Pets show up all excited as park opens
Dogs have a new, wide-open and safe place to run and play in Clinton since last Friday afternoon’s opening of the new Carden Farm Dog Park.
City officials, Anderson County Mayor Terry Frank, and representatives of the Randy Boyd Foundation turned out for a ribbon-cutting to officially open the park, on Riverside Drive off Carden Farm Road in South Clinton.
Waiting eagerly were about a dozen dogs, along with their owners, excited to experience the expansive facility for the first time.
Harrison Forbes from the Boyd Foundation said the Clinton dog park is the 84th one the foundation has supported and helped open so far out of a planed 100, under a grant program called “Dog Park Dash.”
The foundation gave Clinton $25,000 for development of the park here. Randy Boyd owns a pet-supply store chain and products company, but has stepped aside from management of the company while he serves as president of the University of Tennessee.
Work began on the Clinton dog park this past summer. It’s on land along the Clinch River that the city obtained from the Tennessee Valley Authority more than two decades ago.
Clinton City Manager Roger Houck said the grant from the Boyd Foundation was instrumental in getting the park build, and city Parks and Recreation Director Jason Brown said there will be other facilities built on additional property surrounding the fenced-off dog park area.
The dog park has two sections: about three acres for large dogs and two acres for small dogs.
A main road was built leading into the park, and the parking lot has been paved.
Mayor Scott Burton said the city got the 17-acre tract that now includes the dog park in a trade from the Tennessee Valley Authority.
“We’re also planning to put in a nine-hole disc golf course, which will eventually expand to 18 holes, and there will be walking trails throughout the property,” Burton said. “We’ll also look at putting in some pickleball courts.”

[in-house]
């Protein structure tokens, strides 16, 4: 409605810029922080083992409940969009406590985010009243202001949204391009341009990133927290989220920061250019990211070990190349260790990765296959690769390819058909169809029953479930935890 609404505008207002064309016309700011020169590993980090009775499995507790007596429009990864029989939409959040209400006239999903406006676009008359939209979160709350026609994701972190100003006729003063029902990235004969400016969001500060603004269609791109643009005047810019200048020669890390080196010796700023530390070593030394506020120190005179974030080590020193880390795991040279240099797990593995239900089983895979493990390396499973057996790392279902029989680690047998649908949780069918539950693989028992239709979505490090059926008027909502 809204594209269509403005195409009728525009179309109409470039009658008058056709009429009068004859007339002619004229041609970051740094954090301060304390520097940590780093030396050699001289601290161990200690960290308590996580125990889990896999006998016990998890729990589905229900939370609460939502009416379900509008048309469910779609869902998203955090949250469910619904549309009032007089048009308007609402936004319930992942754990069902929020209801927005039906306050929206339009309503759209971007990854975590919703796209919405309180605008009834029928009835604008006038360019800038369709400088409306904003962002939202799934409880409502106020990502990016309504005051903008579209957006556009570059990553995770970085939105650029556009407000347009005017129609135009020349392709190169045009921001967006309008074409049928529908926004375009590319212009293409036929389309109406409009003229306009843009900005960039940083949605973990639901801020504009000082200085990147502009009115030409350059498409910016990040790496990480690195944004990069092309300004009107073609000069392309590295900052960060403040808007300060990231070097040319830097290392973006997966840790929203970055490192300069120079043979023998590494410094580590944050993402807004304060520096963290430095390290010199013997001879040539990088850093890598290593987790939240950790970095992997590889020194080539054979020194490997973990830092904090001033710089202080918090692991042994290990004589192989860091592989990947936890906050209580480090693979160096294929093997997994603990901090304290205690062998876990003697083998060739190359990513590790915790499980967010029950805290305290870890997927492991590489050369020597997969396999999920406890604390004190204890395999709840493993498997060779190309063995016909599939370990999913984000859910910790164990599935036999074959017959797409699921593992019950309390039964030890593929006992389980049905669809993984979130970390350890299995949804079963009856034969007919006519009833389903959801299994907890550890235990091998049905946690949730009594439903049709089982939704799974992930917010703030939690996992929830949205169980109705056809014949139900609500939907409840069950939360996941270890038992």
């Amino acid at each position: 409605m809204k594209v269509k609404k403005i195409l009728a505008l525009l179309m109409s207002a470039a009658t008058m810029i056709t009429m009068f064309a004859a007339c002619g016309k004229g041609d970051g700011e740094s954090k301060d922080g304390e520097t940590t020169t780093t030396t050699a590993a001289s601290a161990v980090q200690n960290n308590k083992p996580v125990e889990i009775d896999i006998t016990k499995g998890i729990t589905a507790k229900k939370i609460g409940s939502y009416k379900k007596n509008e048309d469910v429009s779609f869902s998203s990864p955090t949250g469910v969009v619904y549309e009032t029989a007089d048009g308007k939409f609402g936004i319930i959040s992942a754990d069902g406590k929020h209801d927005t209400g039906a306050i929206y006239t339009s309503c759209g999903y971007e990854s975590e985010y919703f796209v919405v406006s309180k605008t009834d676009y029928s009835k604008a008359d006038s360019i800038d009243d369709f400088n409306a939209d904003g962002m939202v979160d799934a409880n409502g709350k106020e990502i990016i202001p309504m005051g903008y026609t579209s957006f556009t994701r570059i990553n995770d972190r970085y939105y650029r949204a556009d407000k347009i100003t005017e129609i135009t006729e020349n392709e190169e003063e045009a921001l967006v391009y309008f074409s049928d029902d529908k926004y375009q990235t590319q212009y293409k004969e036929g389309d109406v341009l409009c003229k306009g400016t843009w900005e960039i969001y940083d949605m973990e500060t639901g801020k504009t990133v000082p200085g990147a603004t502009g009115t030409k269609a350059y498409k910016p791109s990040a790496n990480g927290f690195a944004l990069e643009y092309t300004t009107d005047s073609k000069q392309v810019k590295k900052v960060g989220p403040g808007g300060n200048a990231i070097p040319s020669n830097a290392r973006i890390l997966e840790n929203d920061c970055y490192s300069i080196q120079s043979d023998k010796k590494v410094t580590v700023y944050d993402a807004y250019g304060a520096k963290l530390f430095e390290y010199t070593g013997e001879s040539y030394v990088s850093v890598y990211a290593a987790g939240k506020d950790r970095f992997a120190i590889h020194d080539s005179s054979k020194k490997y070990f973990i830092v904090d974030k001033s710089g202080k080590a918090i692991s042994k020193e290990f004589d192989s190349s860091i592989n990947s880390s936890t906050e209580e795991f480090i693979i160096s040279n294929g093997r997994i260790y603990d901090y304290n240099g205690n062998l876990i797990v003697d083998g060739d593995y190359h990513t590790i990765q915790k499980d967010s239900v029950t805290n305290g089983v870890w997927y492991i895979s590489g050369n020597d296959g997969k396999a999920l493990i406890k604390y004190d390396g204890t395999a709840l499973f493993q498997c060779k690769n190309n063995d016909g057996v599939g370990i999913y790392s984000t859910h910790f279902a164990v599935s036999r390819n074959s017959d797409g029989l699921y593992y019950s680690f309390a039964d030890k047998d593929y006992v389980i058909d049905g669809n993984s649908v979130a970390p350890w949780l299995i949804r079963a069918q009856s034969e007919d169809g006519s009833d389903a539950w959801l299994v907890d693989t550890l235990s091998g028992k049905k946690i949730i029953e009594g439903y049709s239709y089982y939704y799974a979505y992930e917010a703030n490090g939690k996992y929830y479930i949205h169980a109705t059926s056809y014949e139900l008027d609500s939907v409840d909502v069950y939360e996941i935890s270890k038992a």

There is a Kentucky wood-plank fence around the dog park, which includes a common area at the entrance that gives access to the separate areas for large and small dogs. Just outside the entrance is a water fountain with a dog fountain at its base, and a bright-red fire hydrant that’s just for looks – it’s not connected to a water line.
The dogs who showed up with their owners Friday afternoon went bounding through the open field with what appeared to be pent-up energy, and seemed to be thoroughly enjoying being off their leashes and playing with each other.
Each area has a small shelter with a bench and sheet-metal roof for shade. Brown said some trees will be planted “for natural shade.” He’s also planning to put up some birdhouses.
Part of the park has been used for years by the city as the launch site for fireworks shows on Independence Day and other special times, Brown said.
Eventually, walking trails will go around the entire 17 acres, and will have a connector to the dog park area, Brown said. Part of the trail will follow the riverbank.